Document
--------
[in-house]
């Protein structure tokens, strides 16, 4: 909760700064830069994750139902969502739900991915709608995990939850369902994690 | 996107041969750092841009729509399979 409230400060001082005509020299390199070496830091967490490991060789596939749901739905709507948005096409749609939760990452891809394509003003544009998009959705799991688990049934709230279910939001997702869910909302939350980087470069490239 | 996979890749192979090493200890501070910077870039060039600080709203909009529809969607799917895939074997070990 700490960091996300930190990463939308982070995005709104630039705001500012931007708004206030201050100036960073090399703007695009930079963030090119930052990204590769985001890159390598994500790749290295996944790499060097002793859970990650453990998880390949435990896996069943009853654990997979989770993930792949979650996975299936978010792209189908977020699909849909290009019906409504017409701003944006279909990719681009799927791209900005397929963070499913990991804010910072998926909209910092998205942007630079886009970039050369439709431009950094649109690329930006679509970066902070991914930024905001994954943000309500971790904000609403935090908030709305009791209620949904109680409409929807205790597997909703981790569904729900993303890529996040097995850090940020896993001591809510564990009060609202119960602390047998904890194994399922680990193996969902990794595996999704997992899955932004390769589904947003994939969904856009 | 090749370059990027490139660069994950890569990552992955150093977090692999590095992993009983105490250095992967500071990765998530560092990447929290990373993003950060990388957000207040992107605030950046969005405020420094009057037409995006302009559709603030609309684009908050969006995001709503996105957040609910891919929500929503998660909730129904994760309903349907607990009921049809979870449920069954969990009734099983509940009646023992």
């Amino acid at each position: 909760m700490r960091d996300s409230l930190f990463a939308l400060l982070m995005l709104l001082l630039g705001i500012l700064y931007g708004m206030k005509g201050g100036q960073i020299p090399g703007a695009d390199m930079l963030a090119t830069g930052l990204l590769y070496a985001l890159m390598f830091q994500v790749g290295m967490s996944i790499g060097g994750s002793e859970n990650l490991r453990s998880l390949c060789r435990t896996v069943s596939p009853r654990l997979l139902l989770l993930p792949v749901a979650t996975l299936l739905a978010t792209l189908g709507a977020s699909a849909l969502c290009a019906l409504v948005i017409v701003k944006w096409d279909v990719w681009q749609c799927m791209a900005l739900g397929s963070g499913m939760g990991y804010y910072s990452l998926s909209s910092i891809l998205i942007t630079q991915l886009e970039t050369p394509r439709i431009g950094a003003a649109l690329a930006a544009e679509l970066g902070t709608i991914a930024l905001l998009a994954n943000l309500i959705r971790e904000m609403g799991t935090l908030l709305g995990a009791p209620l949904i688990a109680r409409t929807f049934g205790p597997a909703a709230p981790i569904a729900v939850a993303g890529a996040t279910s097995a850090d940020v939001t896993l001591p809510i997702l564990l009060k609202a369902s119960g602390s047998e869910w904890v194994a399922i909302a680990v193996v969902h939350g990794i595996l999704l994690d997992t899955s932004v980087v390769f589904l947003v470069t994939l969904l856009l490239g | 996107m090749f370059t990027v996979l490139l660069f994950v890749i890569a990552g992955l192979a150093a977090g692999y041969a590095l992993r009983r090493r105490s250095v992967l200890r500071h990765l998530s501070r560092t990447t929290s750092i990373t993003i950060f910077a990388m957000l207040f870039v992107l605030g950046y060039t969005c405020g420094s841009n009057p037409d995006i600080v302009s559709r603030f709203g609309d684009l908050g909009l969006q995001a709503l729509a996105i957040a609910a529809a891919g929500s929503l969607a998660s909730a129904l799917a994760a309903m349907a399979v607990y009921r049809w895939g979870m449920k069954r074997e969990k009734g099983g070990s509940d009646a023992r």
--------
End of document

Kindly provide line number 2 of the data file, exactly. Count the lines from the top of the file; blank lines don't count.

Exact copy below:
């Protein structure tokens, strides 16, 4: 909760700064830069994750139902969502739900991915709608995990939850369902994690 | 996107041969750092841009729509399979 409230400060001082005509020299390199070496830091967490490991060789596939749901739905709507948005096409749609939760990452891809394509003003544009998009959705799991688990049934709230279910939001997702869910909302939350980087470069490239 | 996979890749192979090493200890501070910077870039060039600080709203909009529809969607799917895939074997070990 700490960091996300930190990463939308982070995005709104630039705001500012931007708004206030201050100036960073090399703007695009930079963030090119930052990204590769985001890159390598994500790749290295996944790499060097002793859970990650453990998880390949435990896996069943009853654990997979989770993930792949979650996975299936978010792209189908977020699909849909290009019906409504017409701003944006279909990719681009799927791209900005397929963070499913990991804010910072998926909209910092998205942007630079886009970039050369439709431009950094649109690329930006679509970066902070991914930024905001994954943000309500971790904000609403935090908030709305009791209620949904109680409409929807205790597997909703981790569904729900993303890529996040097995850090940020896993001591809510564990009060609202119960602390047998904890194994399922680990193996969902990794595996999704997992899955932004390769589904947003994939969904856009 | 090749370059990027490139660069994950890569990552992955150093977090692999590095992993009983105490250095992967500071990765998530560092990447929290990373993003950060990388957000207040992107605030950046969005405020420094009057037409995006302009559709603030609309684009908050969006995001709503996105957040609910891919929500929503998660909730129904994760309903349907607990009921049809979870449920069954969990009734099983509940009646023992």